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Published September 14, 2012, 12:00 AM

Pet Care: Oily hair, dry skin puzzling

Dear Dr. Fox: I have a 7 1/2-year-old Yorkshire terrier. Ever since I’ve had him, he has had very dry skin. A few years ago, his hair became very oily, but his skin remained dry. Three days after giving him a bath, his hair is very oily.

By: By Dr. Michael Fox, INFORUM

Dear Dr. Fox: I have a 7 1/2-year-old Yorkshire terrier. Ever since I’ve had him, he has had very dry skin. A few years ago, his hair became very oily, but his skin remained dry. Three days after giving him a bath, his hair is very oily.

I have tried aloe, oatmeal and lanolin, plus numerous other shampoos and different kinds of food. I have been giving him a bath about every three days because if I wait any longer, he looks like he has been dipped in oil.

The vet hasn’t seemed very concerned about this. Two years ago in the spring, my dog’s hair started falling out on his back, and he was itching. The vet said he had a flea allergy. I comb him once or twice every day with a flea comb – he had a few, but never many, fleas. In the winter, his hair grew back.

This spring, the hair started falling out again. I took him to the vet, and the vet gave him Temaril-P tablets. He seemed to be a lot better while taking the tablets, but when he was through with them, the hair started coming out again with the itching.

I have put him on brewer’s yeast tablets, and I spray him with a pennyroyal and water mix for fleas. I gave him Comfortis for a while and he was better, but I did not like giving him those types of things.

What do you suggest doing for the oily hair and dry skin? – M.S., Archdale, N.C.

Dear M.S.: Your Yorkie is at the age when the thyroid, and sometimes the adrenal gland, become dysfunctional, leading to hyperthyroidism and Cushing’s disease.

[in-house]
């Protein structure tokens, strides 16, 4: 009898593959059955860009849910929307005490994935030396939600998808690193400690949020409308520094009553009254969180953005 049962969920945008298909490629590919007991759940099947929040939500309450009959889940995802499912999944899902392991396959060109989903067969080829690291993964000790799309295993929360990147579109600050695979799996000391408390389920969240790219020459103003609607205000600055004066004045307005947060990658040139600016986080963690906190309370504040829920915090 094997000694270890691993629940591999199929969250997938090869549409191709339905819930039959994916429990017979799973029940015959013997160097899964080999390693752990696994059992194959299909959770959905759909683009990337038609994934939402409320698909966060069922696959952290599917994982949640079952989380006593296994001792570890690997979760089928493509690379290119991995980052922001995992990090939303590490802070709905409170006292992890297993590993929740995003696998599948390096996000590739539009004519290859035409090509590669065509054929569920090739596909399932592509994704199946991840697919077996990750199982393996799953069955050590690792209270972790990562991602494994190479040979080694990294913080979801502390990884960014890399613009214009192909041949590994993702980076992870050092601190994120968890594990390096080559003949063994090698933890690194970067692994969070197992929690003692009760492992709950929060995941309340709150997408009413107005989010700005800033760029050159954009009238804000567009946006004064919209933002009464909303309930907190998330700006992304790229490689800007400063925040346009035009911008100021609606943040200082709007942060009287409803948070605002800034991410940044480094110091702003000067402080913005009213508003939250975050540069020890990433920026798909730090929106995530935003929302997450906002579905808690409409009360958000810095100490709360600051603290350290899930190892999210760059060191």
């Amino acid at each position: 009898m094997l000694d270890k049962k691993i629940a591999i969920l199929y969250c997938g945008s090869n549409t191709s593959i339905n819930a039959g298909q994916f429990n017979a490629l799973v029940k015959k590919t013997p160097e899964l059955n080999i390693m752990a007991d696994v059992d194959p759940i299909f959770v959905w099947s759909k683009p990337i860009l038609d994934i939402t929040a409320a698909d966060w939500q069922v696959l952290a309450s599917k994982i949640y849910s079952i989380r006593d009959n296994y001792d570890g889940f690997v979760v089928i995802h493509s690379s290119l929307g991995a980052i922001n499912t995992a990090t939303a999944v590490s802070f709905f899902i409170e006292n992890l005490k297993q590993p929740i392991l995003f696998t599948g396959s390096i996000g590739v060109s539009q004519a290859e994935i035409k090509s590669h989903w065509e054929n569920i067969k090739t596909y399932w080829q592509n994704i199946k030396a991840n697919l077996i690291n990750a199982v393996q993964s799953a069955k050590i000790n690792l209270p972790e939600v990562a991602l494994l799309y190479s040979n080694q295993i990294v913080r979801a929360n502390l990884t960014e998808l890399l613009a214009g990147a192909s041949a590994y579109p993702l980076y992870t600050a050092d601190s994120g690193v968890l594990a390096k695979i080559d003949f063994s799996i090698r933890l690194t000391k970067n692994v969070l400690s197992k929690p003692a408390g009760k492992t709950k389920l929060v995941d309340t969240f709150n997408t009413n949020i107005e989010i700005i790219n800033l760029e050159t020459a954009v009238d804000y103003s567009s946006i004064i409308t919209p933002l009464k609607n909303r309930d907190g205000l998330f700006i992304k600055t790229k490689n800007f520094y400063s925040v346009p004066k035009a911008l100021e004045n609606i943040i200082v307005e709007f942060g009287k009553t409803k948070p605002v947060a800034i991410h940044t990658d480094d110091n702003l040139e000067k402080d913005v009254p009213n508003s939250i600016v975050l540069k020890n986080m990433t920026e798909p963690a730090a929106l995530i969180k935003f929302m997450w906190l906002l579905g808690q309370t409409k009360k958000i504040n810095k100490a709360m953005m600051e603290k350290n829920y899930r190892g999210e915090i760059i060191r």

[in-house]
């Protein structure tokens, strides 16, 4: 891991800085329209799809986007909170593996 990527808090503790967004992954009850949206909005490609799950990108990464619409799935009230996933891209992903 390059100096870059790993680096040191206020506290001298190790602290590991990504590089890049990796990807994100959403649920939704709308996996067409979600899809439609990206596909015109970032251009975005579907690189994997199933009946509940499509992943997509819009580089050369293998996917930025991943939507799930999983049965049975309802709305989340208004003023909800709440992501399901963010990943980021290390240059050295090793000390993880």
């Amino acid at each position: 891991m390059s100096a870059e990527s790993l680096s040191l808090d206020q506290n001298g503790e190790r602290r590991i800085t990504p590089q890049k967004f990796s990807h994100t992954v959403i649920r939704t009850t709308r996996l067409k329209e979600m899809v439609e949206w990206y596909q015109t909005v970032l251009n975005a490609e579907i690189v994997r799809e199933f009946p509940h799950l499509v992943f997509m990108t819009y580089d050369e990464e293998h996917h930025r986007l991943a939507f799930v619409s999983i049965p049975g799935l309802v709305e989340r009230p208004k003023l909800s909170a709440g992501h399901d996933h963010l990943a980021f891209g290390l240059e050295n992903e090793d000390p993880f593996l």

The veterinarian should rule out these underlying possibilities; you should also discuss your dog’s nutrition. He may be lacking omega-3 fatty acids, a common problem in dogs fed poor-quality dry dog foods. His digestive system may need enhancement with probiotics, which will also help his immune system. For more details, visit my website, DrFoxVet.com, and check the archives, which contain several letters from people with dogs sharing symptoms similar to your little Yorkie. I would not use the pennyroyal since it may cause liver damage.

Dear Dr. Fox: My 17-year-old female indoor cat’s behavior has become increasingly unbearable in the past six months.

She leaves poop on my couch, on carpets and right next to her clean litter box, though she urinates in the box. She yowls constantly and for no apparent reason. These episodes wake us up three or four times a night. She will stop if we clap our hands or yell louder than her screams.

The tones of her vocalizations sound as though she is in severe pain. Our vet said that, but for the usual ailments of an old cat, she is fine.

What causes these horrific sounds, and what can we do to stop it? It is driving us nuts. – J.C., Beltsville, Md.

Dear J.C.: I am not sure why your veterinarian said your cat is fine but for the “usual ailments.” What does that mean?

She is clearly suffering, most likely a combination of chronic constipation, possibly diabetes, arthritis and probably senile dementia. One form of feline dementia is virtually identical to Alzheimer’s disease in humans.

There is much that can be done to improve your cat’s quality of life – visit my website for more information. For good measure, find a more empathic and informed veterinarian, and get a second opinion.

Dear Dr. Fox: We have a 7-year-old male domestic cat who has overgroomed himself from the belly to his behind. He is now starting on the inside of his back legs.

We keep his litter box clean and give him as much attention as we can with a newborn in the house. How can we change his behavior and make him happy again? – S.D., Weaverville, N.C.

Dear S.D.: A crying baby in the home and the associated change in daily routines can be extremely stressful for some cats. Obsessive-compulsive grooming can be one self-comforting response. The stress may have contributed to your cat’s thyroid gland becoming overactive, one common sign being excessive grooming. So I advise a veterinary appointment. Other possible causes are allergens in the cat’s food or home environment, which the attending veterinarian will also consider.


Send your questions to Dr. Fox in care of The Forum, Box 2020, Fargo, ND 58107. The volume of mail received prohibits personal replies, but questions and comments of general interest will be discussed in future columns. Visit Dr. Fox’s Web site at www.twobitdog.com/DrFox.

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